Can you group people correctly into exposed and unexposed groups?

Exposure misclassification occurs when people who are exposed to a toxic chemical and people who are unexposed to a toxic chemical are categorized into the wrong group.

If the "exposed group" contains some people who were actually not exposed to the contaminant, and the "unexposed" group contains people who were exposed to the contaminated air, the study may not be able to show any difference in the number of people who got sick between the "exposed" and the "unexposed" groups.

Here's an example of how this might happen:

Imagine that the facility in a town released a lot of a toxic chemical into the air over the last 20 years. However, at that time no one sampled the air at different places in the town to find out where people may have been exposed to the contaminated air.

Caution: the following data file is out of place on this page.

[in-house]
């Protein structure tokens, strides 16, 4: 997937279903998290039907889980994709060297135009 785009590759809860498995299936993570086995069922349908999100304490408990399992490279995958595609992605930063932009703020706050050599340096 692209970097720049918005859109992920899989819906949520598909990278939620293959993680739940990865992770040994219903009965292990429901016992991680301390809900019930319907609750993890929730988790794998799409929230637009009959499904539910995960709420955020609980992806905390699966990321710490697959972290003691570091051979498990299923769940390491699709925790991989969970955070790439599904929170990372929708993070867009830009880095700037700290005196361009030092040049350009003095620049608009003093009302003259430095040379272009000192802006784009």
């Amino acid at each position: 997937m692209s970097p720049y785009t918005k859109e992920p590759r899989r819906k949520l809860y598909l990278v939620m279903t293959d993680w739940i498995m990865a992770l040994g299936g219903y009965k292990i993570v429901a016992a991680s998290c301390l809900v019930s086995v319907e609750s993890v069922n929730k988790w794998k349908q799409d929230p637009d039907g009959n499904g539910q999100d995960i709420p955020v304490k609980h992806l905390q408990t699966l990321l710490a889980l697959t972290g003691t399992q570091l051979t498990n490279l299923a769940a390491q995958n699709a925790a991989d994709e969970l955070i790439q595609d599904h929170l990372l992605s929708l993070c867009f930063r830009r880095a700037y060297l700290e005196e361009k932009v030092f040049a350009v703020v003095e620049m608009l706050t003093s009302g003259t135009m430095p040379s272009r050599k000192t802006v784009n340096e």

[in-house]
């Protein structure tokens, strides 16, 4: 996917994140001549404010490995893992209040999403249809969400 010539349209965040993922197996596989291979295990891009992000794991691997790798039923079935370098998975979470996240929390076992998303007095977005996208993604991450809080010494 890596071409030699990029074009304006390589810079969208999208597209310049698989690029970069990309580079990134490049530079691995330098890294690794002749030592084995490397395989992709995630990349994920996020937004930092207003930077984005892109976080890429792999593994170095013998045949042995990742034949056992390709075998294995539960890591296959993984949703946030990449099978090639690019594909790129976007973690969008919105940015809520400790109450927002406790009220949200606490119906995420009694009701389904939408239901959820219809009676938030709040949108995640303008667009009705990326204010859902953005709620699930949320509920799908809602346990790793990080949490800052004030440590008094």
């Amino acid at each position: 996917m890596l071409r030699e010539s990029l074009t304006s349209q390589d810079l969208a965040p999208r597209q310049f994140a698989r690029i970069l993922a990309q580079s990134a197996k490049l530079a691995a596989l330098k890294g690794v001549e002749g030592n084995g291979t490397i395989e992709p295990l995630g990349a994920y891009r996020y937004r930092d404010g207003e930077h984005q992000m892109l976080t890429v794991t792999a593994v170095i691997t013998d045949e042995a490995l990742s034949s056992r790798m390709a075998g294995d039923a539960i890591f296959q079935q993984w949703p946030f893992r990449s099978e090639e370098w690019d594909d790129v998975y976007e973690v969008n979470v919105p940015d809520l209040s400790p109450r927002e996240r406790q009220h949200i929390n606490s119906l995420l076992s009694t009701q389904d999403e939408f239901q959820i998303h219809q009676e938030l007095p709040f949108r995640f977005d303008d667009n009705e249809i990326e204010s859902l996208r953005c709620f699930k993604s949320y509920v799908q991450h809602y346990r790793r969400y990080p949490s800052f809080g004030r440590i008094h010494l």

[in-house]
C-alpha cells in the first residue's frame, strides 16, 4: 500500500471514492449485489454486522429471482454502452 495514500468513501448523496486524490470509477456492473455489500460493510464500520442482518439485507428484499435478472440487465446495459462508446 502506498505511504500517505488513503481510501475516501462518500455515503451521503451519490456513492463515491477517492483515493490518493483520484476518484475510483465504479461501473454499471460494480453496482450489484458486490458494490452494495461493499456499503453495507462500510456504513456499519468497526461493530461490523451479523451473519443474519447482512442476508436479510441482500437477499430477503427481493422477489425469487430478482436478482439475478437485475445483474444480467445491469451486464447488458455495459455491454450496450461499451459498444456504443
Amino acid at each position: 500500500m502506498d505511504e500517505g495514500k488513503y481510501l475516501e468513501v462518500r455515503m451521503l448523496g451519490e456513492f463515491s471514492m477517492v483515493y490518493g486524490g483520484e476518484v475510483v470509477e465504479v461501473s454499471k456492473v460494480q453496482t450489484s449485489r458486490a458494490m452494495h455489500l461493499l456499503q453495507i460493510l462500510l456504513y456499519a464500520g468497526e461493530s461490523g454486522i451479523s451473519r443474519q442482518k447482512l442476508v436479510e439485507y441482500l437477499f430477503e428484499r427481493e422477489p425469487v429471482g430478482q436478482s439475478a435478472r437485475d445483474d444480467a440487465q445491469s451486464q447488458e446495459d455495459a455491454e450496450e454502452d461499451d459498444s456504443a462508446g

Scientists model how the chemical may have migrated in the air throughout the town to make their best estimate of who in the town was exposed to the chemical.

Scientists will have a hard time determining which people in the town were exposed to the chemical, and which were not. This is because there could have been a day when a large amount of toxic chemical was released, and the levels of toxic chemical in the air would have been high on that day.

Also, people move around in the town. People spend many hours of their day outside the home at places such as work and school. So just because a person's address was in an area that was thought to receive high exposure, it does not necessarily mean that this person received a high exposure.

Scientists use various methods to overcome the challenges posed by disease misclassification such as:
Some questions asked at this stage: